Can’t Tell Foundation combines a variety of therapies to help victims

“I watched in horror as a bullied classmate leapt to his death in my freshman year in college,” said Shari B. Kaplan, LCSW, founder of The Can’t Tell Foundation and creator of the CTF Treatment Program. “I knew that could have been me. I had been bullied in school because of a disfigurement from an early childhood facial injury. But my visible scars had been removed and I was fortunate to have a therapist who helped make bearable my psychological wounds. My classmate wasn’t so lucky.”

Suicide is the second leading cause of death in teens and young adults. Each year 3.7 million school children in America report being bullied while 3.2 million are reported as bullies. In the US alone, more than 40 million adults are survivors of childhood sexual assault. That’s why Kaplan created the CTF Treatment Program -- to help these victims become survivors and ultimately to thrive and achieve their goals.

That’s also why Kaplan has a focus on LGBT youth who are often the targets of bullies and who have higher rates of addictions, self-inflicted injuries, and suicide.

“I know how painful life can be when you wake up in the morning and know you’re going to be bullied just because you showed up for your day,” said Kaplan, wincing at the thought.

Research shows abuse, bullying and sexual assault may harm one’s self-esteem and lead to depression and suicide. It also may cause serious neuro-biological damage to the brain. These wounds compound the psychological, social and emotional problems of trauma and increase the difficulty in treating their effects.

“That’s why my treatment program includes so much more than just traditional therapy and/or pharmacological interventions,” said Kaplan. “We have to include a physiological dimension in healing the neuro-biological damage of trauma.”

The healing practices she uses combine a variety of tools not normally associated with traditional Western psychotherapy such as Qi Gong, Krav Maga, Tai Chi, Yoga and other movement systems. They require attention and focus that balance the brain and help bring it back to a more normal functioning according to Kaplan.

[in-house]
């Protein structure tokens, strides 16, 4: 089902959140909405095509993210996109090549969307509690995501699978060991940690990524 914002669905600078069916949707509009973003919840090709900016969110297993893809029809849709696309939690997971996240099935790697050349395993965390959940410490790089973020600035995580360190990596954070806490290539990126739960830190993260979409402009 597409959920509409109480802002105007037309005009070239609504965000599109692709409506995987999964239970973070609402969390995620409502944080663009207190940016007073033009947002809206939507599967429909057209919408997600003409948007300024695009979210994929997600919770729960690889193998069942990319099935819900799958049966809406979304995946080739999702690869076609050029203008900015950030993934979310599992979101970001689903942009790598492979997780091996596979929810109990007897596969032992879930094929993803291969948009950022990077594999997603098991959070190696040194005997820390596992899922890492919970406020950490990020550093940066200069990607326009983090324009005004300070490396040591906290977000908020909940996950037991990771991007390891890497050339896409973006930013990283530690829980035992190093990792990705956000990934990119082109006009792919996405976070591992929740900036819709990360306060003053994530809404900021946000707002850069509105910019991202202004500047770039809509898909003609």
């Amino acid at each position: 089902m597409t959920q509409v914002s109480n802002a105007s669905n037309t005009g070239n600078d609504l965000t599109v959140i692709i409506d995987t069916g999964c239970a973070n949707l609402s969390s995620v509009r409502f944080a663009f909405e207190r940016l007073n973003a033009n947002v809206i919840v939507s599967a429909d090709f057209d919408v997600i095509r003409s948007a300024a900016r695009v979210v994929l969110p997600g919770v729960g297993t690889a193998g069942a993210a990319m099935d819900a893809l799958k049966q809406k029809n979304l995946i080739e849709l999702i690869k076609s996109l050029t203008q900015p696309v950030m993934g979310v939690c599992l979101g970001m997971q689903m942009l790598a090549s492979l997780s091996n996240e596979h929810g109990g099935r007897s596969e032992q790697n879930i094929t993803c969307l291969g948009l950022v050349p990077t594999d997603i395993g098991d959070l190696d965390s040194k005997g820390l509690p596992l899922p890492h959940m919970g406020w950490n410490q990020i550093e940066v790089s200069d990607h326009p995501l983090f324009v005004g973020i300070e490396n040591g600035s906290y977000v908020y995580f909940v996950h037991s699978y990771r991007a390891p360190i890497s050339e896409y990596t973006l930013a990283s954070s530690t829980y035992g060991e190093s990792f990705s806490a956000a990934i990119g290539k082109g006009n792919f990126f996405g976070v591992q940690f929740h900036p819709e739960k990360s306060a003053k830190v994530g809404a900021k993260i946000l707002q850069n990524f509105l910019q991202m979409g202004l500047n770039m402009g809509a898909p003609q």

Other therapies used include individual, group and family sessions, EMDR (eye movement desensitization and reprocessing), psychopharmacology, meditation, acupuncture, Reiki, aromatherapy, and horse-assisted therapy. They may all be used in a variety of combinations.

Nutrition and fitness programs, drama, therapeutic listening, music, even stylists, clothiers and personal appearance experts can also play a role in helping trauma victims recover.

“Our outward appearance reflects and affects how we’re feeling inside. We can’t miss any opportunity to heal,” Kaplan said. “People find these different disciplines at different times and gain what they may from them. I have used them very successfully in my practice for many years. I believe we’re the first to formally combine them into tailored treatment programs for individual clients.”

CTF was launched in 2010. Kaplan and her board are developing plans to finance the creation of a single facility to house the many disciplines so patients and their families will have one place to come for all their needs.

One of Kaplan’s major projects is her “My Dream Campaign” to help clients who cannot afford the program.  Having needed the services of many different practitioners to treat her own children’s sexual assault by the son of a trusted employee, Kaplan discovered how expensive these services can be, with or without, health insurance.

“I know this approach works,” Kaplan said. “And it does cost money. So I feel it is incumbent on me to help others as I was able to find help for my own children. It’s like paying it forward.”

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